1. Email entries to me at martians@infinitarian.com. Please don't post identifications as comments here
  2. If nobody identifies all nineteen types of Martian, whoever makes the most correct identifications wins. 
  3. Some references are deliberately ambiguous, so I'll accept more than one answer. (Identifying both my intended answers will count as an extra point for the purposes of rule 2.) 
  4. The closing date will be Sunday 15 February.
Feel free to post any queries here or on Twitter.

19 December 2014


A Merry Christmas to all those of you reading this.

Every year I send out a story in my Christmas cards, and every year I put the previous year's online. The past ones are all archived on this blog, but 2013's was a touch experimental, being 720 words of prose supplied on seven cards that could be rearranged in different combinations to create 720 different narratives[1].

That isn't something I can really present via Blogger, but the indispensable Dale Smith has kindly translated it into PHP so I can publish it on my website.

I give you my 2013 Christmas 'story', 'Tableaux'. 

2014's story is more linear, and is a direct tie-in with the Devices trilogy, taking place between The Pendragon Protocol and the second book. I'm not sure quite what's going to happen with that one -- it may appear as an extra in the books at some point. (I'll tell you, though, that it's called "Mummers and Poppers: A Devices Story for Christmas".)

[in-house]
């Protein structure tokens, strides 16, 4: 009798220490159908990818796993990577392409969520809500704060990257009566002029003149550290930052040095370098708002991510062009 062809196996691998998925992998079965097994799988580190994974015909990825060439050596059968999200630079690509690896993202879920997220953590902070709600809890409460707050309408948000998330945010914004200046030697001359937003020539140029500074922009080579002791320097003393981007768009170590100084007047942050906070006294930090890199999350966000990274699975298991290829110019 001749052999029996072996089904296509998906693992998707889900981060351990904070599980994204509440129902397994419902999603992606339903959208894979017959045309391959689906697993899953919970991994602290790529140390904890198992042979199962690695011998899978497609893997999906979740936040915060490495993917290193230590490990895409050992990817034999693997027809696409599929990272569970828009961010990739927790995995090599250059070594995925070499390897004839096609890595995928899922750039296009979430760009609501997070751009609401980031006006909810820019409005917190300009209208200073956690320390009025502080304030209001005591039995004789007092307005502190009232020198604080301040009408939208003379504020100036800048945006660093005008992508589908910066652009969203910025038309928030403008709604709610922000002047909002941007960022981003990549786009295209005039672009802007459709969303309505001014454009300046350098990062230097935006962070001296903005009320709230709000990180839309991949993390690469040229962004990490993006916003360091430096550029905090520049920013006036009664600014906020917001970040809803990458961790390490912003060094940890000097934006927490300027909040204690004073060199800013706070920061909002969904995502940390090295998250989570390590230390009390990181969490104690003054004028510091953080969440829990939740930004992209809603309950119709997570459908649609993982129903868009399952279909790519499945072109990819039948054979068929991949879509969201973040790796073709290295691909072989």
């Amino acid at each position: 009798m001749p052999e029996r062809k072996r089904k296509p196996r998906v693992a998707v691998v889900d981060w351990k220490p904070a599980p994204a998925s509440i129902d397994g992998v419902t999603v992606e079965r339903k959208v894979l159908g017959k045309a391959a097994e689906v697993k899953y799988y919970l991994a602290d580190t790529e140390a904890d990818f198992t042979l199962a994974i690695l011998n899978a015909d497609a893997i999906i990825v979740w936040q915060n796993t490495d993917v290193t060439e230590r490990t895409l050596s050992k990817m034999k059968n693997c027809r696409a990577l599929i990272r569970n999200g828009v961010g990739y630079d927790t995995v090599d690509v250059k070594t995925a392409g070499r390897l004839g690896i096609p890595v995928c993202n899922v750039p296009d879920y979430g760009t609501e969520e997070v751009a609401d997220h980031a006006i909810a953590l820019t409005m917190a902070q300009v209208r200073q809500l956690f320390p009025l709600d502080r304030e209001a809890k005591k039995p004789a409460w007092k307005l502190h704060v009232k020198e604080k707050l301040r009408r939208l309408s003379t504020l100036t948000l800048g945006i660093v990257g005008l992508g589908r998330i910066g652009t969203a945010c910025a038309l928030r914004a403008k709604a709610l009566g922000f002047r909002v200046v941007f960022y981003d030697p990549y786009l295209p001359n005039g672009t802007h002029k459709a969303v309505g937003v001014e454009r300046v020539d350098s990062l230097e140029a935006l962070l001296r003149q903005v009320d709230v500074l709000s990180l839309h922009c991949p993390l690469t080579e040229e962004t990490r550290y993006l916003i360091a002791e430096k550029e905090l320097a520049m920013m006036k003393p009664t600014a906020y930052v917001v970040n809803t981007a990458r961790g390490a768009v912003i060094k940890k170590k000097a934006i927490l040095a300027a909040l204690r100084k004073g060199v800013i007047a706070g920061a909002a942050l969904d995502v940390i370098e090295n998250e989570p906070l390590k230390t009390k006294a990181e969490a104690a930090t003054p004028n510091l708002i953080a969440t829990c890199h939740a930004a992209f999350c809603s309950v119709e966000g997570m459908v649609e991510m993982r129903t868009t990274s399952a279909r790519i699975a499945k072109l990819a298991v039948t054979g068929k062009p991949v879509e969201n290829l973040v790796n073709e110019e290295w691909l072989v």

A very pleasing festive season to you all.

[1] Note for the mathematically competent: Yes, I know. One of them always comes first.

17 October 2014


51S94JB1VNLI’m delighted and slightly stunned to discover that, with the publication of The Pendragon Protocol, I now merit my own entry in the science fiction readers’ Bible, John Clute et al’s The Encyclopedia of Science Fiction.  I owned the first edition from the age of twelve or thereabouts; I still have the 21-year-old second edition (see right) and its sister volume, The Encyclopedia of Fantasy, on my shelves, and I’ve been avidly consulting the third edition since it went online in 2011. It’s difficult to express quite how proud I feel of finally warranting an appearance of my own in this arcane compendium.

Admittedly I don’t entirely agree with the details of my entry. (I’d argue, for instance, that while The Pendragon Protocol does indeed mention Christian values, it’s hardly uncritical of them, and that — while I’m delighted if the novel works for a Young Adult readership — that wasn’t actually the demographic I was primarily aiming for. Also, the Encyclopedia doesn't seem to be aware of Peculiar Lives, which I would have thought was pretty much up its street.)

This is scarcely the point, though. Among other things, John Clute (John Clute! The SF critic's SF critic!) thinks Of the City of the Saved is "ambitious". I'm unbelievably pleased about this.

* * *

Iris Wildthyme of Mars...Well, anyway. In other, not-at-all anticlimactic news, Iris Wildthyme of Mars now exists in hard copy, and is available to order from Obverse Books:
As well as writing the third Devices book (the second having been submitted to Snowbooks at the end of September), I'm talking to Stuart at Obverse about possible future anthologies. Watch this space.

19 September 2014

Iris and Sherlock (at last, but not together)

Tales of the Great DetectivesIris Wildthyme of MarsIt's rather later than expected, I know, but it's now possible to pre-order the two anthologies I've edited this year, Iris Wildthyme of Mars and Tales of the Great Detectives, from Obverse Books. If you're not of a mind to wait for another couple of weeks, or would rather not pay for the print versions (hardback and paperback respectively), it's also possible to buy and download the ebooks for consumption this very instant.